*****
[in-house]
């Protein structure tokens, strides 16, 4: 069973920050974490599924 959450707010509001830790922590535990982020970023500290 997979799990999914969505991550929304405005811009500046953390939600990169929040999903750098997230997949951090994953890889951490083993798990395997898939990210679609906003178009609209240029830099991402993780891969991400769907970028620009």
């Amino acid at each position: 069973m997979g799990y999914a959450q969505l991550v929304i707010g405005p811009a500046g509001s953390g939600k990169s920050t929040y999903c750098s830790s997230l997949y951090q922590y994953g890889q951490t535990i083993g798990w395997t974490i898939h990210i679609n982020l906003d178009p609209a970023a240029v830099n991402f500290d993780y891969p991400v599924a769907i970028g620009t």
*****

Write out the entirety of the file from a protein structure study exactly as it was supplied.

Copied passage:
[in-house]
């Protein structure tokens, strides 16, 4: 069973920050974490599924 959450707010509001830790922590535990982020970023500290 997979799990999914969505991550929304405005811009500046953390939600990169929040999903750098997230997949951090994953890889951490083993798990395997898939990210679609906003178009609209240029830099991402993780891969991400769907970028620009």
């Amino acid at each position: 069973m997979g799990y999914a959450q969505l991550v929304i707010g405005p811009a500046g509001s953390g939600k990169s920050t929040y999903c750098s830790s997230l997949y951090q922590y994953g890889q951490t535990i083993g798990w395997t974490i898939h990210i679609n982020l906003d178009p609209a970023a240029v830099n991402f500290d993780y891969p991400v599924a769907i970028g620009t």